There are a lot of playlists out there designed to help you get turned on after turning them on — musical messes replete with Marvin Gaye, Boyz II Men and all manner of soppiness. Well, Hive has your answer to the run-of-the-mill romantic tracklist. We hit up a group of experts in the business of getting dirty to share their favorite songs to whip out a pen to. No, that’s not a typo — we hit up erotica writers.
“Dirge” by Death in Vegas, “will get you laid every time” said L. Marie Adeline.
She might be right. She is, after all, an erotic novelist—albeit new to the genre.
The Canadian journalist-turned-erotic novelist certainly nailed it when she made up her mind to turn from literary fiction to erotic. In one year her book, “S.E.C.R.E.T.,” hit number one in Canada.
Not bad for an erotica-writing virgin.
“Dirge,” Adeline said, works because “it’s layered…has ambiance.”
But, New York Times- and USA Today-bestselling author, Megan Hart, disagrees. “Glory Box” by Portishead is her “favorite, all time, super-dooper, sexy song.”
What makes it a surefire sex song? “It has this slow and sexy pace, this slow and sexy rhythm, the lyrics are sexy…” she said.
Although, Hart says, the first time she heard the song she hated it because of the lyric “give me a reason to be a woman.”
“Ain’t no man gonna tell me how to feel like a women.” Hart said, laughing. But, she went from “affronted…by that sort of anti-feminist statement” to hearing that it’s about wanting someone so much that you give up yourself to that person.
Which, Hart says, is “a very sexy thing.”
The song is now on every playlist Hart creates to go with her books. She’s penned more than a dozen erotic novels and romances, crafting scenes of sweat, tears and tenderness all the while jamming to acoustic tunes played by “hot boys,” top 40, classical and metal. “I don’t write without music,” she said.
The songs on a playlist serve, several writers said, as signposts or anchor points in their books, demarking changes in atmosphere, evoking characters, and moving the story emotionally and physically for both readers and characters.
Sometimes for the author as well.
Lauren Dane makes a tracklist during her pre-writing process. Music she said, is “an incredibly important part of my creative process” because it lets her keep “an emotional sort of direction for the story.”
She selects songs based on the feel and flavor of the sexuality between the characters in the book. “Some of it is vintage, some of it is dark, some of it is sort of flirty and sexy girl-next-door.”
Or not. “Where is Everybody” by Nine Inch Nails was on her tracklist while she wrote “Captivated.” Dane describes the book as a “futuristic menage (a trois) that had sort of these dark elements…sort of tortured characters.”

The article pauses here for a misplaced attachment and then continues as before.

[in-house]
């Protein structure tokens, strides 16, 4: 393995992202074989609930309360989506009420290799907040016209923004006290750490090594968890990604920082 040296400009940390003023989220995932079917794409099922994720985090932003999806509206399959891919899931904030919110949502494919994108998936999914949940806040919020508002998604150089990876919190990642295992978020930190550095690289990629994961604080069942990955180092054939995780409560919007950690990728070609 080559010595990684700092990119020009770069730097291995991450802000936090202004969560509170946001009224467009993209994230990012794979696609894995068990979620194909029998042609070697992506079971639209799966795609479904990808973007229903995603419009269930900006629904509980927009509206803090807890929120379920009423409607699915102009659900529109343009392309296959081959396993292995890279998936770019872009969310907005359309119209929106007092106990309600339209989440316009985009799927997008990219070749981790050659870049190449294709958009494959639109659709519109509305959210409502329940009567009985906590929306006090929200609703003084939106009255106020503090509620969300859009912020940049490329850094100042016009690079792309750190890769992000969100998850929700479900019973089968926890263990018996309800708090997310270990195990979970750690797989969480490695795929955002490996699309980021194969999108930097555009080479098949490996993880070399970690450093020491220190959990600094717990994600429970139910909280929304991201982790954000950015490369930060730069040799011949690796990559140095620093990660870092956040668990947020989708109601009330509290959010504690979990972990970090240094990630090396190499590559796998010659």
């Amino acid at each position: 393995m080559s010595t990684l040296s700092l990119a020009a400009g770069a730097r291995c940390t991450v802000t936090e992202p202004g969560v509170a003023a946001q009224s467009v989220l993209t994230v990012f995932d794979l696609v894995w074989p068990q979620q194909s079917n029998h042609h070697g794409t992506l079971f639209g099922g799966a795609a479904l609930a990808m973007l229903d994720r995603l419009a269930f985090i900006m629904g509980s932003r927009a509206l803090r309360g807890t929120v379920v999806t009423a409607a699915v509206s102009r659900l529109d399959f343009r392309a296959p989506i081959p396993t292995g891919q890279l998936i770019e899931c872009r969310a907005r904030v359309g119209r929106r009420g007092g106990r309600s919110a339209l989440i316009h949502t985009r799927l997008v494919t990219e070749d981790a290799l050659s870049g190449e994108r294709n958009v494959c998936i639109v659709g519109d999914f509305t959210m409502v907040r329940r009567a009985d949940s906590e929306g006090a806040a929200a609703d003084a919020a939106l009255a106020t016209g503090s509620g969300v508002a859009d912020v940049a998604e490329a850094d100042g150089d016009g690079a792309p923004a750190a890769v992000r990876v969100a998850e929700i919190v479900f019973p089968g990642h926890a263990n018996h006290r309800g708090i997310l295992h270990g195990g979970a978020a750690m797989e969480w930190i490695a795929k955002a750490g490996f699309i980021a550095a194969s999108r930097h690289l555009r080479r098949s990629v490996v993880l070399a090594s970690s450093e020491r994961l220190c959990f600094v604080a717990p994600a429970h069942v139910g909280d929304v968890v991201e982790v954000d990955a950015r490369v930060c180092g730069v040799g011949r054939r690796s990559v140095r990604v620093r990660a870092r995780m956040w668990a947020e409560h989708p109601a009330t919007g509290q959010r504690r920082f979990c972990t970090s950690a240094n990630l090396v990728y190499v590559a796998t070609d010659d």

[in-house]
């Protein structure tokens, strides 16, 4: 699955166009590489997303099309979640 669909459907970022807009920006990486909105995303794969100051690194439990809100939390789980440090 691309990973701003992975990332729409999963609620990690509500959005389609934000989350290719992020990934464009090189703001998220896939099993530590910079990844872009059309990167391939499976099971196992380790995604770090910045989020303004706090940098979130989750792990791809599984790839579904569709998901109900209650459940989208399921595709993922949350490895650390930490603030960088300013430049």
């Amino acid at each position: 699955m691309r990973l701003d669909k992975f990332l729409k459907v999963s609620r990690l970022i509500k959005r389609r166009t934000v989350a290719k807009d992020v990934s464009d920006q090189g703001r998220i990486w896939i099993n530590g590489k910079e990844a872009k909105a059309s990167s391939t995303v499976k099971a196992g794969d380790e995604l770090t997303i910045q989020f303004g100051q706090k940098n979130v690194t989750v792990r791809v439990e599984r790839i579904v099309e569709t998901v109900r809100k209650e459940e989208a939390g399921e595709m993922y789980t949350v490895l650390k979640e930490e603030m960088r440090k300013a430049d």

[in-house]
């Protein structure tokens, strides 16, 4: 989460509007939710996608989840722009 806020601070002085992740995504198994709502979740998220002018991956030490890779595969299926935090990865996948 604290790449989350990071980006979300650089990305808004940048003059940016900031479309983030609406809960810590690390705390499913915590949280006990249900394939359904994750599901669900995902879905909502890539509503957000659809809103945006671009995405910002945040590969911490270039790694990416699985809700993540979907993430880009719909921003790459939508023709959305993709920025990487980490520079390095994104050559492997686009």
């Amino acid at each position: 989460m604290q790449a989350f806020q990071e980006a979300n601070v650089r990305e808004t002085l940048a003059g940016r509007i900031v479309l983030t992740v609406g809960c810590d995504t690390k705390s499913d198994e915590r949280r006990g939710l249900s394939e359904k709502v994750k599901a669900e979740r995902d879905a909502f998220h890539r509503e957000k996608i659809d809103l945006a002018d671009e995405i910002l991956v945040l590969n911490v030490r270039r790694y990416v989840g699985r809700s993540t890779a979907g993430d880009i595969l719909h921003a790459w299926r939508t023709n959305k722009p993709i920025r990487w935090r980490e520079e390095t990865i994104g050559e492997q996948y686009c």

But, “Where is Everybody” is not exactly a go-to get-it-on song for most people. For that, Dane’s pick is “Closer” by Kings of Leon, for its “laid back, sexy feel.”
Again with the slow-to-moderate pace rhythms, the repeated swelling chords, and the slight edge of vocals.
A pattern seemed to be emerging.
Until Tymber Dalton weighed in. Her erotic writing hook, and her lifestyle, is BDSM, but almost any song can trigger a memory or capture a favorite moment. For instance, Justin Timberlake’s “Suit and Tie.”
She has a suit fetish.
“Everybody’s switch is flipped to something different.” Dalton said, although she considers Enigma and Ramstein good bands for “playing.”
She admits that it looks like she has 20 different personalities if you peek at her iPod, which has music ranging from the jazz of Thelonius Monk to the rock ballads of Meatloaf.
Dalton listens to music as she writes, using it to evoke moods or unleash scenes (and battle tinnitus, an affliction she has in common with Adeline). “The One That Got Away” by P!nk helped “unstick” a scene in one of her early, paranormal erotic books, “Love and Brimstone.” She looped the song for two days while working out the details of her characters’ past life relationship.
Literary erotica writer and editor, Mitzi Szereto, does not have tinnitus and does not listen to music as she writes. She needs quiet. But music serves as a pre-cursor, such as the English country-dance tunes she played to set the stage for “Pride and Prejudice: Hidden Lusts.”
While writing more gothic, atmospheric stories, she often goes with Depeche Mode. “You listen to Dave Gahan’s voice and there’s just nothing better than that,” she said.
Szereto is British (surprise, surprise) and has been working in the genre for more than 12 years. The odd thing, she said, is that as a writer it’s not the lyric that draws her, but the melody. The song that “gets claws into me…they could be singing about flipping burgers, it won’t matter to me.”
Dane does care about lyrics. There have been times that she hears a song and loves it, but it’s ruined once she understands the words because “ew, is that what he’s saying?”
There’s a difference between “filthy, dirty, sexy, lyrics,” like Kelly Rowland’s and Lil Wayne’s “Motivation” with its unsubtle references to rainforests (which Dane says is clearly about oral sex) and, say, most of what Chris Brown sings, which is “ew.”
The songs Szereto suggests are “quite mood-inspiring” are not filthy-dirty, but have lovely, longing, lyrics. “Fade Away” by Seether and non-headbanging Staind, such as “It’s Been a While” and “Outside” are her choices.
Sophisticated, cocktails and drinks, jazz can set the mood prior to a romantic encounter, Szereto said, but pop should be avoided. “Lady Gaga and that whole coterie of people and that hip hop…I can’t stand that stuff. If I heard that I would just be off the mood so fast!” she said.
Other mood killers, according to the authors, include the theme from “Barney,” or any repetitive kid’s song, hymns and “Weird Al” Yankovic.
Because, as Hart said, when it comes to mood music, “laughter is okay…but not weird.”